• 24. Exposure to the socio-cultural data of the target language and direct experience of the culture that is embedded in the Origami task. The characters have cultural significance to the learners; they are known from video games and other media entertainment. The activity is colourful and in keeping with activities enjoyed by children of the same age in the target culture.
  • 25. •When students become aware of the nature of language and the nature of culture, the target language as a system builds up. •They begin to notice: how languages affect each other as words become borrowed, how languages affect people;, how they feel being immersed in the target language without fear, •Learners require appropriate feedback about their progress for learning to occur. •Their progress is monitored and assessment is made of that progress.
  • 26. •Students have the opportunity to perform the sequence of activities and then to review them by giving instructions to the teacher when the teacher constructs another larger model to display. •Managing their own learning is accommodated, sometimes working alone, at other times with a partner or group, students learn through negotiation to self-manage in the process of developing autonomous learning .
  • 27. Micro level activities Primary children learn the significance of order and space right side, left-hand side, noticing that the whole object is the sum of its parts. Micro level activities such as: threading needles and dressing the Barbie doll are either too gender specific or not available in the context of life for year seven girls and boys. Instructions such as “fold the paper in half” follows step-by-step appealing to left hand brain functions while “to a corner” complements the activity with right hand brain being drawn on to achieve the exercise.
  • 28. Fine motor skills Thes killsa s c te w w rkingto a sa hie s o ia d ith o w rd c vingfine d ta w fing r a ha s c o ina d b e c ntro e ils ith e nd nd , o rd te y ye o l in m kingthefo ss ig a p c e c m into the a ld tra ht nd re is , o e la ua ec s ro mthro h Origami. ng g la s o ug Evid nc (no o fo lo ) s g s tha le a rig e e t nly lk re ug e ts t ft nd ht s e o theb in a e rc e d id s f ra re xe is d uringthe ea tivitie . s c s Speech, a lys ho toa hie theta k a s q nc na ing w c ve s nd e ue ing theo e a c im d a le b in a tivitie w rd r re la e s ft ra c s hile creativity, p tte a rnings a l a a ne sin ac nte a p tia w re s o xt re c ra te tic lly rig ha b in a tivitie . (As r ha c ris a ht nd ra c s he 20) 09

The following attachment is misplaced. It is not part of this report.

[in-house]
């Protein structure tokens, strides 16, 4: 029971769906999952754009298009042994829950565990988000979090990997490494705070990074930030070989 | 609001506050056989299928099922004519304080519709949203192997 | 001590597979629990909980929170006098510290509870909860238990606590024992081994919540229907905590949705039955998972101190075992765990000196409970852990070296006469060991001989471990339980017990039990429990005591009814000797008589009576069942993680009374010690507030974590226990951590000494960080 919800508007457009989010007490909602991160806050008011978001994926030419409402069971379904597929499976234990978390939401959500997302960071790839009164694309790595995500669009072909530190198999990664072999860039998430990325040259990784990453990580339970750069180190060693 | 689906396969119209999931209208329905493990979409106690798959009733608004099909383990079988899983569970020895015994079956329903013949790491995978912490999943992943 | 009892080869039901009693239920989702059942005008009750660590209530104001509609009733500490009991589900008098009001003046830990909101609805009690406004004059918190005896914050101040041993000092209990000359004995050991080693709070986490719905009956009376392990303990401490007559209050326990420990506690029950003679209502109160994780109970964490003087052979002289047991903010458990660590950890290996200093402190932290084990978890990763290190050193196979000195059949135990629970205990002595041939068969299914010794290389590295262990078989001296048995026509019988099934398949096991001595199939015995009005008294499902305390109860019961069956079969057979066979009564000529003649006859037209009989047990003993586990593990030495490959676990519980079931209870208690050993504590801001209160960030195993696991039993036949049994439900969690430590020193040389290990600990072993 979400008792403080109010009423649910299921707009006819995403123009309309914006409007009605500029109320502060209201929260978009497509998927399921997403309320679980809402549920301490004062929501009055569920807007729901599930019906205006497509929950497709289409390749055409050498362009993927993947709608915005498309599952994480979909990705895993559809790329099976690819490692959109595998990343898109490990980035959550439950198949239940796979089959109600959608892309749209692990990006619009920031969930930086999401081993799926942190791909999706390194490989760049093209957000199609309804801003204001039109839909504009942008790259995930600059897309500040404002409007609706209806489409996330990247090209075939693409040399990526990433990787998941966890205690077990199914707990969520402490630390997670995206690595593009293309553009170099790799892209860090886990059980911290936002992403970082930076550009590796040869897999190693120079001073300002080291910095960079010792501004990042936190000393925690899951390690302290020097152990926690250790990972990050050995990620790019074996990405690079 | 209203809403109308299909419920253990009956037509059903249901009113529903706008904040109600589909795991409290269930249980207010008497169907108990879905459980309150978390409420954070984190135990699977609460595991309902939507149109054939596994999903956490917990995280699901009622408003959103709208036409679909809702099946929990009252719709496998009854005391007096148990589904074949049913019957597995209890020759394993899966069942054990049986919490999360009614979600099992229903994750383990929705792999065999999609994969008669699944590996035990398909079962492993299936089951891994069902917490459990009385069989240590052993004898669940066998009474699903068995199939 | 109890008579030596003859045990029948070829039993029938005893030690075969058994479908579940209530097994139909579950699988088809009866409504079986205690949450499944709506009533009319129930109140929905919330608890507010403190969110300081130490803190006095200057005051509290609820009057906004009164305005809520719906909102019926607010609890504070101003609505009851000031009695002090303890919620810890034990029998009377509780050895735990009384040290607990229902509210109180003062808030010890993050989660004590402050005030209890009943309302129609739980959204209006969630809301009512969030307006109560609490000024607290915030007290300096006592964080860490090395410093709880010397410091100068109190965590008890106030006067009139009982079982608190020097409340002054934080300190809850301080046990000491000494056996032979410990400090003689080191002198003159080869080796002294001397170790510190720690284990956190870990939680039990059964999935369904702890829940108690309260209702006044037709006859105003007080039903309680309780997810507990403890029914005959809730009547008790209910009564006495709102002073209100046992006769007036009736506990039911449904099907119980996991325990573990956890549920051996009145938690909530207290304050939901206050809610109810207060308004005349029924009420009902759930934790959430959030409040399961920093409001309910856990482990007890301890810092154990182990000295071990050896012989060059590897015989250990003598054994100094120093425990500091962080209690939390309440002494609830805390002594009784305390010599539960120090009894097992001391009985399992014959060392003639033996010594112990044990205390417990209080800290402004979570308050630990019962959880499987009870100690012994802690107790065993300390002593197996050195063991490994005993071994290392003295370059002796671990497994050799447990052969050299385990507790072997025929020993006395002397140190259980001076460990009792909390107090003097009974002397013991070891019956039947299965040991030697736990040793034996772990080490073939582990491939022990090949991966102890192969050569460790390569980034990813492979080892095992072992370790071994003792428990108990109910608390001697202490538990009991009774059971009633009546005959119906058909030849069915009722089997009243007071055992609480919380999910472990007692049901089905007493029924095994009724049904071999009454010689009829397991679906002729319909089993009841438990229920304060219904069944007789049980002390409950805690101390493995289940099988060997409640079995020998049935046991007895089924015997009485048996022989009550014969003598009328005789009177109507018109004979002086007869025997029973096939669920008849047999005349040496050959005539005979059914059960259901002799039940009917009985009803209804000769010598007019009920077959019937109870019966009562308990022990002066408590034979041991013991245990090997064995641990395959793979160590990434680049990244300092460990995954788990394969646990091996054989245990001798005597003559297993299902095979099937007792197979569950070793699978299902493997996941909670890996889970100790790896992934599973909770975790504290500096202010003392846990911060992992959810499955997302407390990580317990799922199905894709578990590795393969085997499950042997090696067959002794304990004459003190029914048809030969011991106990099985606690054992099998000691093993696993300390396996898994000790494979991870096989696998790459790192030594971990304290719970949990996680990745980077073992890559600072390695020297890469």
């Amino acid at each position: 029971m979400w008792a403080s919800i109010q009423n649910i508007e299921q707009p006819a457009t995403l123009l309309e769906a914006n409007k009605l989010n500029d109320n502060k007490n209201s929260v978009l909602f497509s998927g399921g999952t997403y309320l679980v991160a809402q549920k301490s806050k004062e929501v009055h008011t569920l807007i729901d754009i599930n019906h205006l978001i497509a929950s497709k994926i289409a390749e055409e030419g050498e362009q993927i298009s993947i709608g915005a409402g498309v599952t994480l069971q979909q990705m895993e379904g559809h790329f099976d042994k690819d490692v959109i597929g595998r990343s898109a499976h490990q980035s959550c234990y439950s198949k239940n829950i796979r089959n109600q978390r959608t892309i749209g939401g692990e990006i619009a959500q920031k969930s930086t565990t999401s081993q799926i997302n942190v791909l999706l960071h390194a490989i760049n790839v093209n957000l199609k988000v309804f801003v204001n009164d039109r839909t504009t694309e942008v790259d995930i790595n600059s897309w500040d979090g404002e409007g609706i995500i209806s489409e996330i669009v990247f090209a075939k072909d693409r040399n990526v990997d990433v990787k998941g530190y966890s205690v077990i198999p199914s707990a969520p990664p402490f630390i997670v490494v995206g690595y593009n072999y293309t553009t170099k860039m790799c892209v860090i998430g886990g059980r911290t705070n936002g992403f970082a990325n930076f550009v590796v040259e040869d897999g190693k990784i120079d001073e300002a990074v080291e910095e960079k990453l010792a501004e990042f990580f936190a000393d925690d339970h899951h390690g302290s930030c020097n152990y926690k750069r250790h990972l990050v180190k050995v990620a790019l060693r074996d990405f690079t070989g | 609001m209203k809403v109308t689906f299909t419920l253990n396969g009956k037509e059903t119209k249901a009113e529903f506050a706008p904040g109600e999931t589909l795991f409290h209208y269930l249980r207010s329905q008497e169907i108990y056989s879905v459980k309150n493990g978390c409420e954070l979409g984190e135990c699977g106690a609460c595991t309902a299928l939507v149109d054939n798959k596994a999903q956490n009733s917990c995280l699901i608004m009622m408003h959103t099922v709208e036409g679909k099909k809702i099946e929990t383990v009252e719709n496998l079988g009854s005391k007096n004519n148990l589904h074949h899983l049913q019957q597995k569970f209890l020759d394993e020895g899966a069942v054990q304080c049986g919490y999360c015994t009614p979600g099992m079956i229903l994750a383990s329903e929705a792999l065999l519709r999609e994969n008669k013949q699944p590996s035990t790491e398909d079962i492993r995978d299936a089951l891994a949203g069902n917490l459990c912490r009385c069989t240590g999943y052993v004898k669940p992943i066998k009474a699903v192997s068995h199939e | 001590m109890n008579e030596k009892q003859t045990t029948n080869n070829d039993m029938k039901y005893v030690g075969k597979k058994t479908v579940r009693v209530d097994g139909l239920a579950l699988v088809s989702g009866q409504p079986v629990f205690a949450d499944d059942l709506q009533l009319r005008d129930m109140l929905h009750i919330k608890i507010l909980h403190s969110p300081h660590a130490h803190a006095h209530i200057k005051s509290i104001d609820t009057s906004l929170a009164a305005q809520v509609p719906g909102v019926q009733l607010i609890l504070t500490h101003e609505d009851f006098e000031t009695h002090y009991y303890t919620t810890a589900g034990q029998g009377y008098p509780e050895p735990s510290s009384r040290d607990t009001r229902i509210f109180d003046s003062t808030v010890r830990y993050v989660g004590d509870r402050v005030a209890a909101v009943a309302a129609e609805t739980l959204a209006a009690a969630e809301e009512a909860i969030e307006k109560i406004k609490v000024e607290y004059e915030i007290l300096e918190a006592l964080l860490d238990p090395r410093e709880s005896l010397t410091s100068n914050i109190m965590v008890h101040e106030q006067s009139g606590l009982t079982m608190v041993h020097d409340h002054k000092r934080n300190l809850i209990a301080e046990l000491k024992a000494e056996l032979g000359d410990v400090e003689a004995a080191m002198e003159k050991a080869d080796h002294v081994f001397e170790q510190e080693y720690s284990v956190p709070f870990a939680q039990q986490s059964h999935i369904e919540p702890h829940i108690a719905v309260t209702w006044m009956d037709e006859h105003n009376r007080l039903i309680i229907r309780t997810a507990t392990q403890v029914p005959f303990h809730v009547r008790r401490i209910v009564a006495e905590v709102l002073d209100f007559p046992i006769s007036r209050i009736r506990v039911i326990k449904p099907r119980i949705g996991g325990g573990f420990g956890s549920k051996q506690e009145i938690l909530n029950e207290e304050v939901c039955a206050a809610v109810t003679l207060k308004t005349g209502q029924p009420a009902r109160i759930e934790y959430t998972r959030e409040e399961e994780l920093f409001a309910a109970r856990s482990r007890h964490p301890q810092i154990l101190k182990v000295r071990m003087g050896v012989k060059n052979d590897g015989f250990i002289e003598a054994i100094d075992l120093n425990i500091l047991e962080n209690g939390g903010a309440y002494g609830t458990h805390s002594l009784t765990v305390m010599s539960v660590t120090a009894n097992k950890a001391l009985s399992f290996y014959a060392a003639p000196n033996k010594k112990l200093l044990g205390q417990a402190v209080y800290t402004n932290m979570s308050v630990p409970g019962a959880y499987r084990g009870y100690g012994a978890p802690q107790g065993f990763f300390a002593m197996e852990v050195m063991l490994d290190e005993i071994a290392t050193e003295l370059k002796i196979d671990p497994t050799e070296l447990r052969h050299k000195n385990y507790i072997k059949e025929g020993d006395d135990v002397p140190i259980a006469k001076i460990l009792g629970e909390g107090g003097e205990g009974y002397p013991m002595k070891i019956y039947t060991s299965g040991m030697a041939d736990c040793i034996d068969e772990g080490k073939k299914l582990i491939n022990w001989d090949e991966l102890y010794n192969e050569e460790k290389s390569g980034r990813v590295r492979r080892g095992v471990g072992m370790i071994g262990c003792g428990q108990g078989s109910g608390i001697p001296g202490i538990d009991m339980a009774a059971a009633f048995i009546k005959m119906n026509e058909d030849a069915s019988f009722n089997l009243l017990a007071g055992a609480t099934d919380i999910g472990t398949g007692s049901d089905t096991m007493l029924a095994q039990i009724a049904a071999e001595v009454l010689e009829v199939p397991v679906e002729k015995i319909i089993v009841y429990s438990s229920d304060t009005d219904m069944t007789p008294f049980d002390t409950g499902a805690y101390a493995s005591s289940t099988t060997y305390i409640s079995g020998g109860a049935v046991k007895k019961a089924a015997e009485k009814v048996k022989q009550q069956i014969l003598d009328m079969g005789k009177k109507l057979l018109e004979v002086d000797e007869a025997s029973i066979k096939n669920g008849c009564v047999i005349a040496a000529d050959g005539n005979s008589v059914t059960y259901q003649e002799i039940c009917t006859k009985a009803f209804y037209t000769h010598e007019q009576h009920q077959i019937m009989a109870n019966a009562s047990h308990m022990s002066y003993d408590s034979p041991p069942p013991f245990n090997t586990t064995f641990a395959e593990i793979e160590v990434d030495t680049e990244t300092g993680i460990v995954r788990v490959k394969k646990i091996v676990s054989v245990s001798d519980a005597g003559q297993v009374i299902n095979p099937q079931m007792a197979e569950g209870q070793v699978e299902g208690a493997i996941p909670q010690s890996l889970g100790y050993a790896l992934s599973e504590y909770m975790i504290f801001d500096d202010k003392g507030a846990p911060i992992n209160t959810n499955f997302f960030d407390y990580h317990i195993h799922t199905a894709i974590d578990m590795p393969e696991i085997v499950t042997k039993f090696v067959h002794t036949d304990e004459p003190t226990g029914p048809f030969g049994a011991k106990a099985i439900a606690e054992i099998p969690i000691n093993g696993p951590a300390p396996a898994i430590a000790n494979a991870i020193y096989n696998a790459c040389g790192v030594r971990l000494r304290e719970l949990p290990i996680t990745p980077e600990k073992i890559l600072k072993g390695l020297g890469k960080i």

• 29. Fine motor skill development is embraced by TPR using origami Ha -e c o ina n o c in c ns tingafig . nd ye o rd tio c urs o truc ure Finem to s o r killsa s c te w e rly c ho d s o ia d ith a hild o d ve p e a o n ne le te in s e lo m nt re fte g c d killsd ve p e e lo m nt a ro sthec c s urriculum . Stud sb Ge e & P g io(2 0 ) s g s tha hand-eye ie y ig r og 0 5 ug e t t coordination activities at early stages of reading assist reduction of reading problems later on.
  • 30. Origami I might make in a year  Grades 1, 2 and 3 … cup, piano , house, fish  Grade 4 “ year of” animal (cow; Children’s Day samurai helmet; Xmas tree; insects unit, butterfly, cicada; various animals… cat, dog etc; Mt Fuji; flower  Grade 5 “ year of” animal (cow); Children’s Day samurai helmet; Xmas tree; various animals, cat, dog etc; goldfish; dinosaur  Grade 6 and 7 “ year of” animal (cow); person, transport unit…bus, car, train, plane, truck; clothing unit …shirt, shorts, shoes; Xmas tree and star, book with 8 pages; sports unit … sumo wrestler
  • 31. Living objects in Origami  House  Glue on sheet and add the fence and garden  Ba o llo n  Blo up a p y theg m , a o aw te b m w nd la a e ls a r o b  Pencil  Colour chart if the animal is too difficult  Tree  C tm sc rd o m hris a a r ultip o sfo afo s le ne r re t  Star  To decorate the tree or for night pictures  Fish  Put a dot for the eye from a hole puncher Te hniq s c ue  Onc theorigami is glued in, there is always e writing to go with it/w le ha  This will often happen next lesson when they are dry
  • 32. Paper Equipment • Any paper will do though • Rectangular origami things are commercial paper is better becoming more common and so even though it is softer. is kirigami where you use Photocopy paper is stiff but scissors. tolerable. For some origami, • Scissors, varying sizes of paper, newspaper is good. dots for eyes, glue and ideas • For some objects it would not are all that is needed. matter which colour they use • The multi coloured pretty paper but I use the same colour for looks good but I find not as everyone as it eliminates useable. arguments and swapping and • The packets usually come in we all do a green tree, or black mixed colours and I sort them piano, or green cicada, or into colours for ease of use yellow pikachu etc